Now then, what was I talking about? Oh yes...
The Real Difference Between Devils and Demons
It's a rite of passage for a Dungeons and Dragons party to face down its first infernal foe. Whether it's a fire-belching demon from the pits of hell, or a bone devil in the service of Orcus the Lord of Undeath, devils and demons are the bread and butter of big boss battles.
|Say that three times fast and there's a golden fiddle in it for you.|
Is There A Difference?
The hardcore gamers among you will be the first to point out that in both Dungeons and Dragons as well as Pathfinder devils are lawful creatures, whereas demons are chaotic. There may be other cosmetic differences, such as the locations they're summoned from, the languages they speak, but the point is that while similar demons and devils are distinctly different dishes.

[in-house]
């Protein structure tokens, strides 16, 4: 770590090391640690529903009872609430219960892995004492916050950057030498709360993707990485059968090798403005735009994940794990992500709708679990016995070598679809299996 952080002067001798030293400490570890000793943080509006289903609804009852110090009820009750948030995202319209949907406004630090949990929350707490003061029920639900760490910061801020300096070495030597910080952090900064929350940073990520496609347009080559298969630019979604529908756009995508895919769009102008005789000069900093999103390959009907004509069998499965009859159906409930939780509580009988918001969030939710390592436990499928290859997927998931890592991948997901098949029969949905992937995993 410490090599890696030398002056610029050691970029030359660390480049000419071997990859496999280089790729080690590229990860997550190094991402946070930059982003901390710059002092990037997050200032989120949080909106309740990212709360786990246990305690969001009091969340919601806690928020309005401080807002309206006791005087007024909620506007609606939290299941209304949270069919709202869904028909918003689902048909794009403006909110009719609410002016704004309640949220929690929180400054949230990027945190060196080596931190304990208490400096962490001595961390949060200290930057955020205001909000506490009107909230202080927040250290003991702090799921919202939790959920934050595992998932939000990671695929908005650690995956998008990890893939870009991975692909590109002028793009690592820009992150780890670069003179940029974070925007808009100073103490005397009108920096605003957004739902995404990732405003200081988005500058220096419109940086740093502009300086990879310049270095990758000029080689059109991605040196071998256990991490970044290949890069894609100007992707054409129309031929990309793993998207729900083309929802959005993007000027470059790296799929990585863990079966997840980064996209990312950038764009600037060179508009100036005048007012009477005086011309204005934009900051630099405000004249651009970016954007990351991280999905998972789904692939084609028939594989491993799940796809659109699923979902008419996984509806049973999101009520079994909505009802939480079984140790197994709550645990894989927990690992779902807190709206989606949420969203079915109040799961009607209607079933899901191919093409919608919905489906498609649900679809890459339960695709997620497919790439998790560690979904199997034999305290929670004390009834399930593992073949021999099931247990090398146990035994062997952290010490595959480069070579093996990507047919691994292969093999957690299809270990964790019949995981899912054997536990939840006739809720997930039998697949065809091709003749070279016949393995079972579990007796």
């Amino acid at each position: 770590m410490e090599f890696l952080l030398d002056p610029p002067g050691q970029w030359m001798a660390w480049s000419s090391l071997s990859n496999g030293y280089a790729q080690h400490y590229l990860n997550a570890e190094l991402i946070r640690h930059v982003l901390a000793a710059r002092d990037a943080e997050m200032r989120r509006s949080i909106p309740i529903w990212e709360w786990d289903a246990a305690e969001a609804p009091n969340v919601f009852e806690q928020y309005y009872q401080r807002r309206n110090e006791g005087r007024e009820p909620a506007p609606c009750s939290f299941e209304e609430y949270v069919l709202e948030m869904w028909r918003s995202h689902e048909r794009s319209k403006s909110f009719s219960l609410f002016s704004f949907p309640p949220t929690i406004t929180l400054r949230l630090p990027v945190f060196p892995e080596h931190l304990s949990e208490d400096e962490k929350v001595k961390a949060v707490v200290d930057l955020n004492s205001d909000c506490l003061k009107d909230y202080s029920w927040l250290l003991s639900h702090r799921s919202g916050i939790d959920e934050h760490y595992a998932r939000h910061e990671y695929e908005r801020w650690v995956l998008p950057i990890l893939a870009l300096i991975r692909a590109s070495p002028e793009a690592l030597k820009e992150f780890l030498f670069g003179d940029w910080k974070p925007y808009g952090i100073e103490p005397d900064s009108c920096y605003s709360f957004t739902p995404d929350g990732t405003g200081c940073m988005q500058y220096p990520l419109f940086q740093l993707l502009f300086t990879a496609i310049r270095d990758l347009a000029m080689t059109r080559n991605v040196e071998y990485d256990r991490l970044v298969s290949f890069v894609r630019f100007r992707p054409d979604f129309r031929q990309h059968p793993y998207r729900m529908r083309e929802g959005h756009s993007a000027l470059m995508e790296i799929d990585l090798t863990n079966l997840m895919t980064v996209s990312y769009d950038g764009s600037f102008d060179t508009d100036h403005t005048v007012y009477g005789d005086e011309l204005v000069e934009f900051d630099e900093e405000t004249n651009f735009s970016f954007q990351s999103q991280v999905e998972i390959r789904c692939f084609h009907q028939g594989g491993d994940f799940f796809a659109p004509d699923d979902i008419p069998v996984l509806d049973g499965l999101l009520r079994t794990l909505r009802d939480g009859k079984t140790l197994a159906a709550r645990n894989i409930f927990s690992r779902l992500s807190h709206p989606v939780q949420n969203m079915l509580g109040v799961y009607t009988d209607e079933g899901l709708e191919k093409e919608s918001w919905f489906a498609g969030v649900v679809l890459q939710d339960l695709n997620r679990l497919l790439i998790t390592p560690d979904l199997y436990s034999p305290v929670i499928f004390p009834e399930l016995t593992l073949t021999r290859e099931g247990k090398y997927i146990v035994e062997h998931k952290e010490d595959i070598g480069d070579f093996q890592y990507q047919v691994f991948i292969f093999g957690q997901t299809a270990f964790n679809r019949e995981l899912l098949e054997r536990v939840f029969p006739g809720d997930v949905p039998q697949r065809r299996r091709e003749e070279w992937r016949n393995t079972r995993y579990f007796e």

|Anymore alliteration and I devour you directly.|
While we might use these two words interchangeably, we shouldn't, because they each have a unique definition. You see the word demon (daemon, daimon, etc.) goes back at least as far as Socrates, and was used for beings of beyond human power (often beings of pure spirit) in Greek, and then in Latin. Devil, by contrast, comes from Old English. You can get the full details with times and changes in my article here, but the thing that brought these two words together was actually the translating and re-translating of the Bible.
You see these words were originally different, but due to the translations they kept getting mixed up. In modern contexts the word demon refers to evil spirits, but the word devil refers to the singularly powerful entity that rules hell.
Try putting that into your next campaign, and see if your players think Linguistics is a useless skill after that!